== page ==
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Why: As soon as you step down into Forestiere Underground Gardens, the temperature will drop about 20 degrees and the strange, wonderful story of Mr. Forestiere will begin to unfold. If you've heard the history of Simon Rodia's Watts Towers in Los Angeles, this is largely the same thing, upside down.
What: Forestiere came to the U.S. from Sicily in 1901 as a young man and bought land to start a citrus farm in West Fresno. But nobody warned him how hot it would be, or how hard the soil would be. So he adapted. He dug himself a cellar, savored the coolness, devised a system for turning hard-pan dirt into bricks, then set about building a mostly underground home with citrus trees whose top branches poked up through the skylights. For 40 years he dug and built, as deep as 33 feet beneath the surface. To make ends meet, he sold fruit and dug canals for other farmers. He never married but had plenty of friends, whom he entertained in his growing network of rooms and shady courtyards. (Plumbing? No.) After his death at 67 in 1946, a brother preserved part of the property and opened it for tours.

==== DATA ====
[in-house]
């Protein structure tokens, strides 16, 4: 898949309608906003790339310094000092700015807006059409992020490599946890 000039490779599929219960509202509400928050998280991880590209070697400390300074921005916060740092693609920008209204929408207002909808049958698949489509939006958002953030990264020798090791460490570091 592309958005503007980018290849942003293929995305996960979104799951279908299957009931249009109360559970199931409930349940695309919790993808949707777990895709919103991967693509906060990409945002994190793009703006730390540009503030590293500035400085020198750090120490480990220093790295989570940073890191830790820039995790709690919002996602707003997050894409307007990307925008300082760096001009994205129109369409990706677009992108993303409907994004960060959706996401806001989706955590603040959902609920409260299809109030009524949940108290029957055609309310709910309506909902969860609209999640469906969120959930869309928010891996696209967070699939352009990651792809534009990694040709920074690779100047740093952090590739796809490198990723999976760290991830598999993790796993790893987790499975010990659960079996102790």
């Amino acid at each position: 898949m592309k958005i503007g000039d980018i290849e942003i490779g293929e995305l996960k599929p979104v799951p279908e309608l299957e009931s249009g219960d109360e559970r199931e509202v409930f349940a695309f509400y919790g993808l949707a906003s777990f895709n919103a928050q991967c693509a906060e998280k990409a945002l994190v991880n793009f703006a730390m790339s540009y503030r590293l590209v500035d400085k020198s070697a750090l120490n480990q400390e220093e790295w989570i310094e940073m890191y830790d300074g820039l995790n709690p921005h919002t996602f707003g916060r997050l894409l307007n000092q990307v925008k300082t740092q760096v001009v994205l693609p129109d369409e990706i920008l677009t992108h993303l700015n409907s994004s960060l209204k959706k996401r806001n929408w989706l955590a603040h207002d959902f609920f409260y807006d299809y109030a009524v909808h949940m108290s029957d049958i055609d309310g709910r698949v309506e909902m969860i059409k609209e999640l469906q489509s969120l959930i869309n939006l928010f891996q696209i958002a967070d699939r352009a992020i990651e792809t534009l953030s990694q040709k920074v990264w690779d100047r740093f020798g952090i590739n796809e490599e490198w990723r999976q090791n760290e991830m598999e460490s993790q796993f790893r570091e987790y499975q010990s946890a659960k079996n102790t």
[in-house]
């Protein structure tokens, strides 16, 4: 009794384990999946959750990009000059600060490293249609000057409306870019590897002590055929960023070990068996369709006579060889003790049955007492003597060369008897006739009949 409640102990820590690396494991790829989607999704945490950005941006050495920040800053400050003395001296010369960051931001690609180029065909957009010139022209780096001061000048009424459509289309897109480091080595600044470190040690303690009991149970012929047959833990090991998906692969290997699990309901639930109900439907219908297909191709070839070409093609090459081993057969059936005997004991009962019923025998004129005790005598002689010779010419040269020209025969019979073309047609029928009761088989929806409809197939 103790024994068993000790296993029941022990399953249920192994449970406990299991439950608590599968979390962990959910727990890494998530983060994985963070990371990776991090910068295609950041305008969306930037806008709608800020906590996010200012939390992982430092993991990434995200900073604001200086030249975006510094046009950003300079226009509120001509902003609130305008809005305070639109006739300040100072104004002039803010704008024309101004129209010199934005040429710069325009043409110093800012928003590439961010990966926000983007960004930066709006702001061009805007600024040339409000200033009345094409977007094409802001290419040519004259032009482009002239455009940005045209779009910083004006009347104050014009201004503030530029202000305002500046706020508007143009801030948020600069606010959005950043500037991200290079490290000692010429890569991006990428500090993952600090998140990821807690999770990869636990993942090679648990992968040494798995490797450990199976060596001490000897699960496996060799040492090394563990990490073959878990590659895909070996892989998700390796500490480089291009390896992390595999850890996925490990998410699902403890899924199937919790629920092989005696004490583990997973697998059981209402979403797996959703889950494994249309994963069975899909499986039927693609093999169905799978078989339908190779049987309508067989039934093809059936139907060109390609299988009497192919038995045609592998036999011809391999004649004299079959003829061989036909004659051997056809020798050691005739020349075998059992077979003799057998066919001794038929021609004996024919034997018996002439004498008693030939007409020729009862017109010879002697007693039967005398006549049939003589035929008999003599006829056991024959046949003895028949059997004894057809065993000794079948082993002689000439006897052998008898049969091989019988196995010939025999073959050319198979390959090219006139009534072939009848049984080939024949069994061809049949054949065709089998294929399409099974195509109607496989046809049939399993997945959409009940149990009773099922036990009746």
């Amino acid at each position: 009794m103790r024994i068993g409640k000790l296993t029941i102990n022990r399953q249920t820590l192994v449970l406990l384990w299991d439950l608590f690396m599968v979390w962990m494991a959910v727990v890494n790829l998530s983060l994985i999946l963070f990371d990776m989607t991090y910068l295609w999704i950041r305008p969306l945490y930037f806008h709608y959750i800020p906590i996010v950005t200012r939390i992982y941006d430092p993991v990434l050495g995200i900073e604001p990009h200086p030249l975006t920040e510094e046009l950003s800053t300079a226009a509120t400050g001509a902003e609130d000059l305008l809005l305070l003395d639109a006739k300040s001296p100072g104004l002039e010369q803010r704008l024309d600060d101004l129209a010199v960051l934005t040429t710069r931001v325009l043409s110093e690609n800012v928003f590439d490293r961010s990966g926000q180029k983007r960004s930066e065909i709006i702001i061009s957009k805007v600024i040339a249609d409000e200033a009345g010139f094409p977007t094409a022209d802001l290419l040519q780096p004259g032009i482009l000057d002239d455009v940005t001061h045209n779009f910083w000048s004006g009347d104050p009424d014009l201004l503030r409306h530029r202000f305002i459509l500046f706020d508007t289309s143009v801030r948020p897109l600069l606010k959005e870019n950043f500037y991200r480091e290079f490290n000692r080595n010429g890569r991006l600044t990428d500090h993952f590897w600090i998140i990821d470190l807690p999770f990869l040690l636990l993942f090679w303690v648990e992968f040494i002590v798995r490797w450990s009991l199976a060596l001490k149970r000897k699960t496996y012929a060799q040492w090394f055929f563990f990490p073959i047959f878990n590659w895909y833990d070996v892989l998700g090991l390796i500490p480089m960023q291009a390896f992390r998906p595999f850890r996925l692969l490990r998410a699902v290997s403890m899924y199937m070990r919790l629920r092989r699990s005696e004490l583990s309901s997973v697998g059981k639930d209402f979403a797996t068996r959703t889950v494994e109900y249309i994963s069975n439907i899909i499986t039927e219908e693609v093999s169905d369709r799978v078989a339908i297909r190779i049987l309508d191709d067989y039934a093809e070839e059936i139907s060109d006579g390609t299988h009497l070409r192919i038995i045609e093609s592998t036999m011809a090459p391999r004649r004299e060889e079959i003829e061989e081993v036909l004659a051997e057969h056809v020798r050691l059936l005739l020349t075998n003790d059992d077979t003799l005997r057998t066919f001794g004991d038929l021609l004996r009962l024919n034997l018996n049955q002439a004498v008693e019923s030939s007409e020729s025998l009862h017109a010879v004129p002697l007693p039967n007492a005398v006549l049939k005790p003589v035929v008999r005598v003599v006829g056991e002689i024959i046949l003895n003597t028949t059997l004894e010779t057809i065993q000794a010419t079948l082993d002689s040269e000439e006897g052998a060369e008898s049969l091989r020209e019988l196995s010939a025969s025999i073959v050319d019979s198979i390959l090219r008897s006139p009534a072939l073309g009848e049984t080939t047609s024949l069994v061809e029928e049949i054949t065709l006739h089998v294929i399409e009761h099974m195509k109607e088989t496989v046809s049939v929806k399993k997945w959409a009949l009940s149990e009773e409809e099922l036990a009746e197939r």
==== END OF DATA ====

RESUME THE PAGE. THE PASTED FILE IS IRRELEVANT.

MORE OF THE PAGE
About 60 years later, the gardens are owned by 89-year-old Rick Forestiere, a nephew of the old man, and the tours continue, from March through November. A guide shows you the ballroom, the kitchen, the bedrooms (one for summer, one for winter), the rooms Forestiere hoped to make into a resort, the glass-bottomed pond, the many surviving citrus trees he planted. (He loved grafting, and one used to yield seven different kinds of fruit. It still grows two different kinds of oranges.)
Visiting in August, I heard guide Karin Livingstone tell how Forestiere used a lot of rebar and, as a faithful Catholic, liked to do things in threes and sevens. Also, Livingstone said, "he had a lot of wheelbarrows."
Where: 5021 W. Shaw Ave., Fresno, 226 miles north of downtown L.A. About two-thirds of Forestiere's original acres lies beneath neighboring Highway 99.
How much: For an hourlong tour, adults pay $17; children aged 5-17, $8. Tours are offered every hour they're open, on the hour. Hours vary by month; check the website. The gardens close to the public from December through February.